Yes, shutting services down is becoming fashionable nowadays. It is always sad, but I get some comfort that the ones being shut down are free ones, maybe there is a pattern there…
Note taking habits
To be honest I am not a hardcore note taker. I have never been. I started expanding to a small extent my note-taking habits with the advent of One Note 2003. But I have never unleashed a fraction of its potential.
When on the run, I have always had a note-taking app installed in my mobile device of choice (since my old PocketPc2002 devices) but I have never felt the urge to sync or share those notes. Probably because they are more of short-term notes and I have rarely, if ever, had come back to them.
These conservative habits (and the more I write about my habits the more I realize how much of a technology granny I am) changed slightly the moment I started taking notes on subjects I research (Ruby, MongoDb,… to name a few I am not ashamed of ) on different devices, mainly my laptop and my Android tablet. That moment I felt a a soft-core note taker that could make use of a platform that allows painless sync amongst those two devices.
And lots was read…
… and learn about the ubiquitous Evernote and how marvelous, pretty and feature-
bloated-packed and heavy it feels on my modest tablet.
…and then IT was found
And then I discovered Catch Notes (I used for a while when it had the unappealing name of 3banana notes) that was a perfect fit for my requirements:
- easy on the eye
- tablet-specific layout
- light on resources and features (aka. fast!)
- multi-platform: Android and web
- easy to sync
I have used it for my tepid note-taking since then and I could not be happier.
And off the door it goes…
I have recently started researching again and to my surprise I found out the news that catch.com is shutting down. Meaning two things: time to get my data and time to look for alternatives again.
Catch showed again to be a very professional company that, not only delivers pixel-pretty, performant apps, but takes cares of their customers, even if they happen to take advantage of their free tier.
It was as painless as it can be, even without their instructions, to get a .zip file with all my notes, organized by spaces (their term for workbooks) in text, html and even Evernote’s .enex format. Too bad my tags were not carried along, as I had to spent some extra time re-tagging all my notes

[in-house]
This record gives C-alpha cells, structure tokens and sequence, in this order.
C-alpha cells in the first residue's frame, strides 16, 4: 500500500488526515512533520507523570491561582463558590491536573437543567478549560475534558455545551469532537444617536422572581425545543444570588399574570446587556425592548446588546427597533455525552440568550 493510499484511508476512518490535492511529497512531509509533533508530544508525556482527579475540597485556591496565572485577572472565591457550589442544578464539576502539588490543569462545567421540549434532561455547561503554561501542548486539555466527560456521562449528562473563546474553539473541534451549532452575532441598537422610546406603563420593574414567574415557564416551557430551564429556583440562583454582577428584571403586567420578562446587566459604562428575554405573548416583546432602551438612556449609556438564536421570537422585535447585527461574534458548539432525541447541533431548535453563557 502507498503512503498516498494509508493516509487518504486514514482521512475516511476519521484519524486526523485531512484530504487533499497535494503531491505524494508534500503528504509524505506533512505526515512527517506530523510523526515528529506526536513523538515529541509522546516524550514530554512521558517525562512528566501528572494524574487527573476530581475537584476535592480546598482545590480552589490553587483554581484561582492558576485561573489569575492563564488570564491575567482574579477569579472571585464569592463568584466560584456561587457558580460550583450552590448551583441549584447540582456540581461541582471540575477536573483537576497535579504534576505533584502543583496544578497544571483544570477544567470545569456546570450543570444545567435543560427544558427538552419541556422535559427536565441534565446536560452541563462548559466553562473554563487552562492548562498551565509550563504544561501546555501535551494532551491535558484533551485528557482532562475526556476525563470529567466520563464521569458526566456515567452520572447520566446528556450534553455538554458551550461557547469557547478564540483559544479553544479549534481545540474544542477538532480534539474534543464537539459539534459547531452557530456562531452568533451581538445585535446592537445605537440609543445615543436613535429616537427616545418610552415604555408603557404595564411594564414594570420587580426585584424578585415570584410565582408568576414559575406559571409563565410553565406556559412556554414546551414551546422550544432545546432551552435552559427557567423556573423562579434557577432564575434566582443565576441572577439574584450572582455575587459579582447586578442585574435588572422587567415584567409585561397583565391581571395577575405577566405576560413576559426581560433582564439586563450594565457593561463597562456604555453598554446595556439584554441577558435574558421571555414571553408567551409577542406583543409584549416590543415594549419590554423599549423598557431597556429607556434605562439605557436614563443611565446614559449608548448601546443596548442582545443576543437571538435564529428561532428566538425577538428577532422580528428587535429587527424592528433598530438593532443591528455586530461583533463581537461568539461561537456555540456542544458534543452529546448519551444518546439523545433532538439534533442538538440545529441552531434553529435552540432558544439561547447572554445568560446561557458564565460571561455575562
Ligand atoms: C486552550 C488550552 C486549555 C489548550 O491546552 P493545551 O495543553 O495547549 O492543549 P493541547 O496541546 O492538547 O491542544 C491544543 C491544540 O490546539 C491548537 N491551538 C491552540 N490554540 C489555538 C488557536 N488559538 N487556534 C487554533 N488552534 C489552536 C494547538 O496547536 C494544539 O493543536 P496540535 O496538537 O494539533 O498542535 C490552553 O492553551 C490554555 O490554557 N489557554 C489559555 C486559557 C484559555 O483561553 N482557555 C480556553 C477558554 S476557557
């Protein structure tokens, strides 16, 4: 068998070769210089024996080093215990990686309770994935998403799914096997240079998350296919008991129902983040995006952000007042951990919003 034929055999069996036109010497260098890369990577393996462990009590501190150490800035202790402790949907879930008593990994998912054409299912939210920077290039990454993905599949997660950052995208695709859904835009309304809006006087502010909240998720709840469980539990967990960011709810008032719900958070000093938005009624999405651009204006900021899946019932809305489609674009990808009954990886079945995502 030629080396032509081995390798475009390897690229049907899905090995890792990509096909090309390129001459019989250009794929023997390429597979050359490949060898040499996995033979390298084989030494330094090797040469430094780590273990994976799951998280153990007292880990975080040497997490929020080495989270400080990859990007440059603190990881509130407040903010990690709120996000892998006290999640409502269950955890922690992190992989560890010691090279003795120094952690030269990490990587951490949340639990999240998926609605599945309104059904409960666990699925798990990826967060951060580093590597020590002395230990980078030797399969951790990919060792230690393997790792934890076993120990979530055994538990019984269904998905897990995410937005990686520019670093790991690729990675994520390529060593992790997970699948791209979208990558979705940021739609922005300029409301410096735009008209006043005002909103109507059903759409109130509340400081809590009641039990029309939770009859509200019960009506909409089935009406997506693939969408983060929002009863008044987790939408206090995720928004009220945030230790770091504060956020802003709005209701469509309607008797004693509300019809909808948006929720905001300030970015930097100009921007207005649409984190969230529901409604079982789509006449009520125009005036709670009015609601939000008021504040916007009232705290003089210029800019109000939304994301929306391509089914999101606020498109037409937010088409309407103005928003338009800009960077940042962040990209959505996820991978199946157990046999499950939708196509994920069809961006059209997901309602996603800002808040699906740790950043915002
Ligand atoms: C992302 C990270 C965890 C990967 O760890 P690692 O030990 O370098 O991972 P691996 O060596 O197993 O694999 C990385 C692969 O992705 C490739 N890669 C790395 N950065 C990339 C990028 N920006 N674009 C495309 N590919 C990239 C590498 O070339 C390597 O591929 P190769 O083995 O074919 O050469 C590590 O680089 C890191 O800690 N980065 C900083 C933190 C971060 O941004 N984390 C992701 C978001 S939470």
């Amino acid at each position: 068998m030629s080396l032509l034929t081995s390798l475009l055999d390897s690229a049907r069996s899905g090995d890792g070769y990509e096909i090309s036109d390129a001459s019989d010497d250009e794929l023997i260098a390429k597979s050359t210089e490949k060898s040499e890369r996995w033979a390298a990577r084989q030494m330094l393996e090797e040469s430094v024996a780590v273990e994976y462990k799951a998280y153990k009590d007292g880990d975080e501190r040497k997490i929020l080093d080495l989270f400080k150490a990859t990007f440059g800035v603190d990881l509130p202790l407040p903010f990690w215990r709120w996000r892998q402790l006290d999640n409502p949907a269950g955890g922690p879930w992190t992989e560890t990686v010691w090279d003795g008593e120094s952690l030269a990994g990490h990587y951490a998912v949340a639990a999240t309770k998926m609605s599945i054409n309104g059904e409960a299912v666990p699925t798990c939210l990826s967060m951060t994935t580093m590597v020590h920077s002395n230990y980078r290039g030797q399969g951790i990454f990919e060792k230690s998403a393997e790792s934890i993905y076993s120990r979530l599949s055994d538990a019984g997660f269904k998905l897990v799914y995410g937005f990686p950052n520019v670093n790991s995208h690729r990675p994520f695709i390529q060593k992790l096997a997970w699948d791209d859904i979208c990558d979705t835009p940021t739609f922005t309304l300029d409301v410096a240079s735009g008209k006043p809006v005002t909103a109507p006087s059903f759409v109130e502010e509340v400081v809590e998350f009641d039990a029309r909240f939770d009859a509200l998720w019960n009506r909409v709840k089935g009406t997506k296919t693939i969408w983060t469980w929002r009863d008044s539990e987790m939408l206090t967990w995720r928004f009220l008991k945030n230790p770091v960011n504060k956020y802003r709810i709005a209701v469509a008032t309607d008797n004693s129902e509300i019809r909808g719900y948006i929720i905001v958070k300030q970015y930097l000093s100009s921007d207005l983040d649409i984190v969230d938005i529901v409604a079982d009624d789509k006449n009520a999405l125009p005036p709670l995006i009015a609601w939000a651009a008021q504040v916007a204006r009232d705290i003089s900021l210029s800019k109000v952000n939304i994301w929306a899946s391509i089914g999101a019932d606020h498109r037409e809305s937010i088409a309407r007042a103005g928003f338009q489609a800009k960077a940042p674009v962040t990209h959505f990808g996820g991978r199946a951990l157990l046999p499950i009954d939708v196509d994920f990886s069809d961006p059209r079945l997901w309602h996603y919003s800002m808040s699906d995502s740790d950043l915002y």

King is Dead, long live the King!
I was almost set to fold and move to Evernote, but I had to resist and look something else.
So I laid my eyes on Simplenote. They seem to offer everything I look for but, alas, I was not thrilled (understatement) about their assortment of Android clients.
And then I looked at Springpad. And I was blown away by the looks of their website, the sheer amount of content to help users (videos, templates,…) and their blog. There goes a company that take seriously their online presence (they better do, it is their business). I was so impressed that I signed up (thanks Google sign-on) and was even more surprised with their web app.
Importing my notes in was a matter of minutes and I was running full speed.
Stretching my limits
Their web app is awesome but their feature list goes way beyond what I ask from it. And yet, it does not feel too bloated. It is true that tagging Springs (their marketing term for a good-old note) is not as snippy as with Catch.com, but it does the job.
And the same goes to their Android app. It looks grand, but it feels a bit heavier than the nearly zen-like look of Catch notes.
I was so thrilled that, when reading about their strong points, I found out about their good story with recipes and I immediately migrated my scattered recipes in my email accounts to a dedicated notebook. I only need to convince my technology-averse girlfriend to go totally digital and retire the unpleasant yet cozy notebook.
It looks I have notes for a while (until they decide to shut down or I feel I am not getting what I need.